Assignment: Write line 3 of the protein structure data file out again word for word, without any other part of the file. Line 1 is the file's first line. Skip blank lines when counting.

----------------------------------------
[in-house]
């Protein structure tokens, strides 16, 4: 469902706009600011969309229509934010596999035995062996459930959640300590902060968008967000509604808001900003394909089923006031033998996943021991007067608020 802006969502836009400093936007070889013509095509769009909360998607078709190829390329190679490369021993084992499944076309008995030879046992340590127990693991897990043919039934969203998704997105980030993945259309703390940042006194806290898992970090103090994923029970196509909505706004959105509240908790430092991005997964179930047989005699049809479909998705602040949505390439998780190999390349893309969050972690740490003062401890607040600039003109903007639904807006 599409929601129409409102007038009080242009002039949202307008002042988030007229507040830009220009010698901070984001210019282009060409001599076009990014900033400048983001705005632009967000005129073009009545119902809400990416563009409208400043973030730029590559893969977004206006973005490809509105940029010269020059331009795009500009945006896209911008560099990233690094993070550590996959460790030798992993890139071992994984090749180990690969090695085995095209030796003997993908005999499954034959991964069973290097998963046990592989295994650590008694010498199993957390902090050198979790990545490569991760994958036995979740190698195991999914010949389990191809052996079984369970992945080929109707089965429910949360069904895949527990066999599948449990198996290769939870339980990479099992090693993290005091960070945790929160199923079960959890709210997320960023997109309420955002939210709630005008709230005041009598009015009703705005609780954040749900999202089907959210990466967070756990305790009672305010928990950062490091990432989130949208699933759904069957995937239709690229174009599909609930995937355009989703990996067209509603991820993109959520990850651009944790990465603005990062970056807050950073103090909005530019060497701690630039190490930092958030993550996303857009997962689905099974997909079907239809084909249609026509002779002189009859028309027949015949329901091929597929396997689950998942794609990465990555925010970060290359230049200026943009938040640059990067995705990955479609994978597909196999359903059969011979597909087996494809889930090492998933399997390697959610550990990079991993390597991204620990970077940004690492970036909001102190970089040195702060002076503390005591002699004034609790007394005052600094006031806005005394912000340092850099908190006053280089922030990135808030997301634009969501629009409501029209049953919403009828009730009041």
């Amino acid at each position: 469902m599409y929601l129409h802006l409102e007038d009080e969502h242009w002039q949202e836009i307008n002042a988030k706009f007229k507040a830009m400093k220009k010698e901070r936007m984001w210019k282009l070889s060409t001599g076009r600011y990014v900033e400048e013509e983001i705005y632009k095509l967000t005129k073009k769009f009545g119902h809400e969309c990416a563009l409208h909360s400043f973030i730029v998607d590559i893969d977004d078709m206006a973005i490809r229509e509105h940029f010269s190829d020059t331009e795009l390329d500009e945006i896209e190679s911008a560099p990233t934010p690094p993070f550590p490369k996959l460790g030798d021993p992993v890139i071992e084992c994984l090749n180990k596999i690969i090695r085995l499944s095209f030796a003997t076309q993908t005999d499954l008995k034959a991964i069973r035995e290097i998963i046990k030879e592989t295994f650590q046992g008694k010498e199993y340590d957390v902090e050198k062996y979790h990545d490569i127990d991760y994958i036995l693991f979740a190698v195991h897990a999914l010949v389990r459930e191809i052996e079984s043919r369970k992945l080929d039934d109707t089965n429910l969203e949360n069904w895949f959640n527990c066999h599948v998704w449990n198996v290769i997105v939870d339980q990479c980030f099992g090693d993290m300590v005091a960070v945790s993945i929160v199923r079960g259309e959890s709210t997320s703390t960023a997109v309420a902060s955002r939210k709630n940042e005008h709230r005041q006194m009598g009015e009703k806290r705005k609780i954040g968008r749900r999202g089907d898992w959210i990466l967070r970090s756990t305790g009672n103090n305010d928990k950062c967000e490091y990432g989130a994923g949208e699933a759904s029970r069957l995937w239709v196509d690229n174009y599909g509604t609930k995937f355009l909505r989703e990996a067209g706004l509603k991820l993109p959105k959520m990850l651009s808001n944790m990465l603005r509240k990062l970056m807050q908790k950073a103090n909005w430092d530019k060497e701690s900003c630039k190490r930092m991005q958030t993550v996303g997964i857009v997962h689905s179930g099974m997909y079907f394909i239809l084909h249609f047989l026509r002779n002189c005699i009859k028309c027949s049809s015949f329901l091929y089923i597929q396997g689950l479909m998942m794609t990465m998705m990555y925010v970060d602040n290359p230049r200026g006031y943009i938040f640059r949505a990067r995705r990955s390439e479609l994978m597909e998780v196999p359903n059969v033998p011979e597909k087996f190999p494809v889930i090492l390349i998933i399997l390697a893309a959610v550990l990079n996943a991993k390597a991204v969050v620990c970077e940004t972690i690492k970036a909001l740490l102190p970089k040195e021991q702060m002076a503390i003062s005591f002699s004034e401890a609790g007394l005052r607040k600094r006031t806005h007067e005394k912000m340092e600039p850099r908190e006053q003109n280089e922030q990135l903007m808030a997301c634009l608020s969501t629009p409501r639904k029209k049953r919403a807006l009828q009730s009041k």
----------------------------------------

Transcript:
């Amino acid at each position: 469902m599409y929601l129409h802006l409102e007038d009080e969502h242009w002039q949202e836009i307008n002042a988030k706009f007229k507040a830009m400093k220009k010698e901070r936007m984001w210019k282009l070889s060409t001599g076009r600011y990014v900033e400048e013509e983001i705005y632009k095509l967000t005129k073009k769009f009545g119902h809400e969309c990416a563009l409208h909360s400043f973030i730029v998607d590559i893969d977004d078709m206006a973005i490809r229509e509105h940029f010269s190829d020059t331009e795009l390329d500009e945006i896209e190679s911008a560099p990233t934010p690094p993070f550590p490369k996959l460790g030798d021993p992993v890139i071992e084992c994984l090749n180990k596999i690969i090695r085995l499944s095209f030796a003997t076309q993908t005999d499954l008995k034959a991964i069973r035995e290097i998963i046990k030879e592989t295994f650590q046992g008694k010498e199993y340590d957390v902090e050198k062996y979790h990545d490569i127990d991760y994958i036995l693991f979740a190698v195991h897990a999914l010949v389990r459930e191809i052996e079984s043919r369970k992945l080929d039934d109707t089965n429910l969203e949360n069904w895949f959640n527990c066999h599948v998704w449990n198996v290769i997105v939870d339980q990479c980030f099992g090693d993290m300590v005091a960070v945790s993945i929160v199923r079960g259309e959890s709210t997320s703390t960023a997109v309420a902060s955002r939210k709630n940042e005008h709230r005041q006194m009598g009015e009703k806290r705005k609780i954040g968008r749900r999202g089907d898992w959210i990466l967070r970090s756990t305790g009672n103090n305010d928990k950062c967000e490091y990432g989130a994923g949208e699933a759904s029970r069957l995937w239709v196509d690229n174009y599909g509604t609930k995937f355009l909505r989703e990996a067209g706004l509603k991820l993109p959105k959520m990850l651009s808001n944790m990465l603005r509240k990062l970056m807050q908790k950073a103090n909005w430092d530019k060497e701690s900003c630039k190490r930092m991005q958030t993550v996303g997964i857009v997962h689905s179930g099974m997909y079907f394909i239809l084909h249609f047989l026509r002779n002189c005699i009859k028309c027949s049809s015949f329901l091929y089923i597929q396997g689950l479909m998942m794609t990465m998705m990555y925010v970060d602040n290359p230049r200026g006031y943009i938040f640059r949505a990067r995705r990955s390439e479609l994978m597909e998780v196999p359903n059969v033998p011979e597909k087996f190999p494809v889930i090492l390349i998933i399997l390697a893309a959610v550990l990079n996943a991993k390597a991204v969050v620990c970077e940004t972690i690492k970036a909001l740490l102190p970089k040195e021991q702060m002076a503390i003062s005591f002699s004034e401890a609790g007394l005052r607040k600094r006031t806005h007067e005394k912000m340092e600039p850099r908190e006053q003109n280089e922030q990135l903007m808030a997301c634009l608020s969501t629009p409501r639904k029209k049953r919403a807006l009828q009730s009041k």